So instead of going to the fruits and vegetables,
you know, I would go right to the dairy,
the frozen guide.
I’d go to the ice cream, the frozen variety.
I kind of forgot I was going to say it’ll come back to me.
It’s going to be really good, though, I promise.
But I, you know, I’m sure it would be, and we’ll run around to that, if you can.
But you know, you’re tired or sleepy.
You get sick regularly, you know,
just not taking care of your body has just
it can take you further down.
Over the long term, if you if you don’t make
some good choices with regard to that, no eight can turn out, please.
one just little thing because summer Erin back to her.
She like my my decisions for the day during the summer and be like,
When are we going to cook for lunch?
What are you going to cook for dinner?
you know, other little thing that there would be
some days during the summer that that would be the extent of the decision
that I was making.
I could put all of my effort and energy into making the most delicious,
healthful dinner and all this wonderful stuff. But
I don’t know.
I just wish it could balance out.
And so I could continue making those wiser decisions
that are going to make my body feel better
and are going to make my mind feel better and are going to help me sleep better.
I don’t know, but it’s just so hard to go to.
And so for me, like meal prep
and planning was is the only way I could balance
those out is like have already having my decisions of meals made for me.
So that’s just a little practical thing that that’s
yeah, totally what worked for me cooking up stuff on Sunday.
Yeah, putting it in containers for the week.
Yeah. And riding that out. Yeah, absolutely.
And I had a refrigerator in my classroom
and I would even like on Monday bring all of my lunches for the week .
And like, I’d have everything so I wouldn’t even have to like,
remember to bring something to school.
Like I just.
And that’s huge, because when you get to Wednesday,
Thursday, Friday, you are fatigued. Oh yeah.
And if if all of those decisions have already made all the actions been done,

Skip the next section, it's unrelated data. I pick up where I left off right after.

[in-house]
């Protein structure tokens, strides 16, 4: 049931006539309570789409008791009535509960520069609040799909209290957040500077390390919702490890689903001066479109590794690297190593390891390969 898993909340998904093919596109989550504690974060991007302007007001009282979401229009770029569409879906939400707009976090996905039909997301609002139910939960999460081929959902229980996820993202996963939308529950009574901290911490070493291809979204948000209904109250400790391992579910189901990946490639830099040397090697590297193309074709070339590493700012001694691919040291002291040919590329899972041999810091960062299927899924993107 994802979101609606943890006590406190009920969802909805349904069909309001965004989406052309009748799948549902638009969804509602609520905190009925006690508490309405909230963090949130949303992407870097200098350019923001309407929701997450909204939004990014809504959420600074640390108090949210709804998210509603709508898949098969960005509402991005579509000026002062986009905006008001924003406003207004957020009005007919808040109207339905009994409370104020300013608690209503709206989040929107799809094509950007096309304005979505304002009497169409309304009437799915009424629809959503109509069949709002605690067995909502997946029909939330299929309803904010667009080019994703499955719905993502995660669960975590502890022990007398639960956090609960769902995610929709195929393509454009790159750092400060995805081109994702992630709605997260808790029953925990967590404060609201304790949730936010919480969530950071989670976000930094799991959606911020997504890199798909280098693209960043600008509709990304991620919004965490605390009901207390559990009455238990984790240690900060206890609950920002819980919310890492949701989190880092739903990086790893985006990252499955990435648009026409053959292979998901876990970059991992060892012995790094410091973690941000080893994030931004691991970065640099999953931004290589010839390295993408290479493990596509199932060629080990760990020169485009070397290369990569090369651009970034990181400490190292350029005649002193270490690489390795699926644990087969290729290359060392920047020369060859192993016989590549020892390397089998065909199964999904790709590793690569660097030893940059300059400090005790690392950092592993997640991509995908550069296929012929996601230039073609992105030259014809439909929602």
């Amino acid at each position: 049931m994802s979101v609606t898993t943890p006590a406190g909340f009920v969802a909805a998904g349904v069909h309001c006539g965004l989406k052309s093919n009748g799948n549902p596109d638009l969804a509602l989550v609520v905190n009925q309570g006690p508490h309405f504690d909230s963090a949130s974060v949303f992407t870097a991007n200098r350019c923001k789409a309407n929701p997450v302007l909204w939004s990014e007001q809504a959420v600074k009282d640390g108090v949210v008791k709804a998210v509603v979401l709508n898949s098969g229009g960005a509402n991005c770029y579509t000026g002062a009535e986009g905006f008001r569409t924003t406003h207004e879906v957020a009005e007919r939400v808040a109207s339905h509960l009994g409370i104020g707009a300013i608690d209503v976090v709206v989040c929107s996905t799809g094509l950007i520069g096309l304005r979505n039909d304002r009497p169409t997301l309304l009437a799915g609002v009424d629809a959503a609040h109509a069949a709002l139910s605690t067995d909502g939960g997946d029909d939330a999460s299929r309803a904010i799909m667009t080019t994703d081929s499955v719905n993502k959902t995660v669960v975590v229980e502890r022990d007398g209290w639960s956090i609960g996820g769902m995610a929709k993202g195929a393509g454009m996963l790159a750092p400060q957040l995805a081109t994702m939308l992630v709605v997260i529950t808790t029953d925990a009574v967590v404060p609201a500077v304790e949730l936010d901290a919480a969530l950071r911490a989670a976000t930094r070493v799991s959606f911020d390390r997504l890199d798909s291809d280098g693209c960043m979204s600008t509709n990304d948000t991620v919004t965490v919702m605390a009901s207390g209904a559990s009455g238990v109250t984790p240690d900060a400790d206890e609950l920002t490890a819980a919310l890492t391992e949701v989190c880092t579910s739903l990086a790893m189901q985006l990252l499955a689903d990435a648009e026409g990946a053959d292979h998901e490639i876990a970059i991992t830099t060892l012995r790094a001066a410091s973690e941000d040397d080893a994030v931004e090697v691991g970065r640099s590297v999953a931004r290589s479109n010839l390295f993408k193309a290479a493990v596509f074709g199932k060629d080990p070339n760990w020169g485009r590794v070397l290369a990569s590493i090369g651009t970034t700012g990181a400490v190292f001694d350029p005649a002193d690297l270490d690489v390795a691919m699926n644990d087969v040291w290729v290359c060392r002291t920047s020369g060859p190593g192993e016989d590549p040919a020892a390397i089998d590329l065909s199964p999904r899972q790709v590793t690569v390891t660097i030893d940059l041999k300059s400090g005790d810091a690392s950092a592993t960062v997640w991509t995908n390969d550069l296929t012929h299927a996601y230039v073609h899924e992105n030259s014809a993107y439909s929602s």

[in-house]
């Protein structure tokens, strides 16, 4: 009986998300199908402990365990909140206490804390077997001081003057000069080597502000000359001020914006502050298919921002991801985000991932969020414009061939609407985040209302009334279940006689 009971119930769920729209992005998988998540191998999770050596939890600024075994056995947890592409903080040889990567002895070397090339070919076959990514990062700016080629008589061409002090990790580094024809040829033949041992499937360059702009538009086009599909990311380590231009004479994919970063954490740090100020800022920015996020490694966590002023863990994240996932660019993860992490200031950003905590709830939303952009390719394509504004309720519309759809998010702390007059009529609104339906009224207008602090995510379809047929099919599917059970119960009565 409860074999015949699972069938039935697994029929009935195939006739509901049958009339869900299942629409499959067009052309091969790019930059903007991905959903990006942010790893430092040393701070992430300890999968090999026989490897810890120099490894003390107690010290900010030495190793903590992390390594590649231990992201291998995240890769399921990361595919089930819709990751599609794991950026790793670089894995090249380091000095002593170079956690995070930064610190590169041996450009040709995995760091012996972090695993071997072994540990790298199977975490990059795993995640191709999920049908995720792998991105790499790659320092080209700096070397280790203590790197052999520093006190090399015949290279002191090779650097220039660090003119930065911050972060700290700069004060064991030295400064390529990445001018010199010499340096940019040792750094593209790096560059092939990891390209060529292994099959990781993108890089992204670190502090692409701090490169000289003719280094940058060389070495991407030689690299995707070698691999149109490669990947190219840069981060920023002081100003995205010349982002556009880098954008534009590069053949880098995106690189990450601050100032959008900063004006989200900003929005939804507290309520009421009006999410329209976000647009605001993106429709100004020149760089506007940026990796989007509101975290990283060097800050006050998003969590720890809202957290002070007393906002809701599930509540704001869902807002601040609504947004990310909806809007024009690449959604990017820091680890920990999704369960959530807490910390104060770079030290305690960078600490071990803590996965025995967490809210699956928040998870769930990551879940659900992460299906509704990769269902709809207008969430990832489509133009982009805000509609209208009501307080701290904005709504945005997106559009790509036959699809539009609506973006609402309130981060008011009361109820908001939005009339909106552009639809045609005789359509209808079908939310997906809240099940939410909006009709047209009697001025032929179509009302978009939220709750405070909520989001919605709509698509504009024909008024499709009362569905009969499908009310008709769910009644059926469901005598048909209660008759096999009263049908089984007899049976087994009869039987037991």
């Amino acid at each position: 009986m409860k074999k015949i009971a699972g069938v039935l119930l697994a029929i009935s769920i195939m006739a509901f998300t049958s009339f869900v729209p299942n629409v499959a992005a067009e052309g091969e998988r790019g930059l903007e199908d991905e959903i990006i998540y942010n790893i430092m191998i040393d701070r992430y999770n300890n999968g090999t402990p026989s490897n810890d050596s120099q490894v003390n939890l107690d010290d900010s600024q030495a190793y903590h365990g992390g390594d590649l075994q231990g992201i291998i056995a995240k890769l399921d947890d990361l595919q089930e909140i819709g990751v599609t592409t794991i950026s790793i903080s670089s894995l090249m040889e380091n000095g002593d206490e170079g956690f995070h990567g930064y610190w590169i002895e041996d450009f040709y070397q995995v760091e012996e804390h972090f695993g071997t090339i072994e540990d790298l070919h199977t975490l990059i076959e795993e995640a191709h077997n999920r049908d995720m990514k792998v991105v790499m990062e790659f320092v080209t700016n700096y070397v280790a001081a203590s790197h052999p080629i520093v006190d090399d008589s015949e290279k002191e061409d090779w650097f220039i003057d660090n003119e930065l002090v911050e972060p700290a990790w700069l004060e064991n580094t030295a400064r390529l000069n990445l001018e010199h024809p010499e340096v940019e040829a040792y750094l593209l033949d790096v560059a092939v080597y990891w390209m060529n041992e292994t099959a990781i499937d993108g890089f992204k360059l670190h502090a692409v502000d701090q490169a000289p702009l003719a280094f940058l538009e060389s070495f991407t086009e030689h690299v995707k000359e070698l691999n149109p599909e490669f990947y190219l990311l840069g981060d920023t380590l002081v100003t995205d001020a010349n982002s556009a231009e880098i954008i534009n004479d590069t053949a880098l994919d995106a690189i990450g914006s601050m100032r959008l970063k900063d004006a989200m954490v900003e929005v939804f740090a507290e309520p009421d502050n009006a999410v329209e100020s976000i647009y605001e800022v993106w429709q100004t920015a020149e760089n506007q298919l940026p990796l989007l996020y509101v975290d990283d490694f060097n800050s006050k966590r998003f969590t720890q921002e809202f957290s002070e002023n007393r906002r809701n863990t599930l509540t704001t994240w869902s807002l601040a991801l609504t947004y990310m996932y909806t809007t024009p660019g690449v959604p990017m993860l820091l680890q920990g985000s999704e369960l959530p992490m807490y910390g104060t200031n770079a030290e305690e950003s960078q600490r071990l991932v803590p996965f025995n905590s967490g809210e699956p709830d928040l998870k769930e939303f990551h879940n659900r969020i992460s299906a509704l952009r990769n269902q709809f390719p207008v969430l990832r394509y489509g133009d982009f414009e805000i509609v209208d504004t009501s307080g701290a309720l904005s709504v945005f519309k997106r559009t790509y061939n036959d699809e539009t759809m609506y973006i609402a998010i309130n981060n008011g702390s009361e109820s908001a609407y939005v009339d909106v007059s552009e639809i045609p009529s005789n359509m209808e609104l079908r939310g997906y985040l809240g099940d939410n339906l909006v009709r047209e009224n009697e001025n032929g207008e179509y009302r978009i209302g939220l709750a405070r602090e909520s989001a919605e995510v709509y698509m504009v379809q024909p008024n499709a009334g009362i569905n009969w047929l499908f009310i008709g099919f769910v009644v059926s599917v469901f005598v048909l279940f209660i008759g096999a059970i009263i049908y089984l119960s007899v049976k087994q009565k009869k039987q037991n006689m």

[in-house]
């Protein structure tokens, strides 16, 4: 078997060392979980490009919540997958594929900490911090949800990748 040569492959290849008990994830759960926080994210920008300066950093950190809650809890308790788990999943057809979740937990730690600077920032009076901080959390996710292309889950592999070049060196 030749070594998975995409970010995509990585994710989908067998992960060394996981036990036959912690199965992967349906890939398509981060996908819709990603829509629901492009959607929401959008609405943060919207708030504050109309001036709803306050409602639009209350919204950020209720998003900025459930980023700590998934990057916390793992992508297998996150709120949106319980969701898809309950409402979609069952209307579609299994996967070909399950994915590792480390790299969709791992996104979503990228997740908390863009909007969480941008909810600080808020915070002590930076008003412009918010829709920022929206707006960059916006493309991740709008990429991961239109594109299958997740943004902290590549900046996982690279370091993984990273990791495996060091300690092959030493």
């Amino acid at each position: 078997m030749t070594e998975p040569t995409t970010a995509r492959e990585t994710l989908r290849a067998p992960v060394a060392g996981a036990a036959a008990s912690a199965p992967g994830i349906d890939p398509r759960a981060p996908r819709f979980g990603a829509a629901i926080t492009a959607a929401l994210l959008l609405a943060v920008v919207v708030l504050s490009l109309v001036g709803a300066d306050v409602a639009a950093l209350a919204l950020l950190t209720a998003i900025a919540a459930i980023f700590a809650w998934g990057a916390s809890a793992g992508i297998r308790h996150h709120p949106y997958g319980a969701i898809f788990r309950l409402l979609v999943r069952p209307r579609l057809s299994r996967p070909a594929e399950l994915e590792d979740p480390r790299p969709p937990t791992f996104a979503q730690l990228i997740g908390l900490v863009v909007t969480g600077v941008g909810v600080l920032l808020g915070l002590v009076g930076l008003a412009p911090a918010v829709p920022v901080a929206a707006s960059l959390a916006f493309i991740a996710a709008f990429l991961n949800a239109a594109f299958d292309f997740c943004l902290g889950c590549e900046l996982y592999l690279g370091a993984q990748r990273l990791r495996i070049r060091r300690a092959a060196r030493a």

then you are you’re going to be able to ride out absolutely full time.
Yeah. That’s great advice.
Number eight, you become
inclined to escape your situation or
or the moment that you are in, which is incredibly easy.
And whether you do that
through movies, you know, Netflix, that kind of thing.
Or maybe it’s food, maybe you drink way too much,
whatever it is
that that allows you to soothe yourself
and to mask what you’re feeling, whatever that is.
And it could be literally anything.
And a caveat to that is that is not always unhealthy.
Yeah, it’s it’s always like there are times when a nice glass of wine
at the end of the day is great, but what happens if that is the norm?
And what happens if that you know, that activity
becomes so regular and routine that it’s just built in?
There’s no choice.
Yeah, you just do that every day.
And again, it could be anything but
what we’re talking about here
is to be able to recognize these things,
to be able to sit with yourself to know, Oh, I’m doing this out of habit.
Yeah, I sat because I want to eat this entire pizza.
Yeah, there’s just I’m soothing myself. Yes.
So escapist behavior is so prevalent.
It’s so prevalent that just recognizing how you do, it has been a.
Officials, so that maybe you can begin to make
some choices rather than it just be habitual.
Number nine, spiritual
emptiness and Ernie are both sensitive to the fact that some people have
are repulsed by church or religion.
We get that.
And that’s not really what we’re talking about here.
It can be for you, but it’s not exclusive.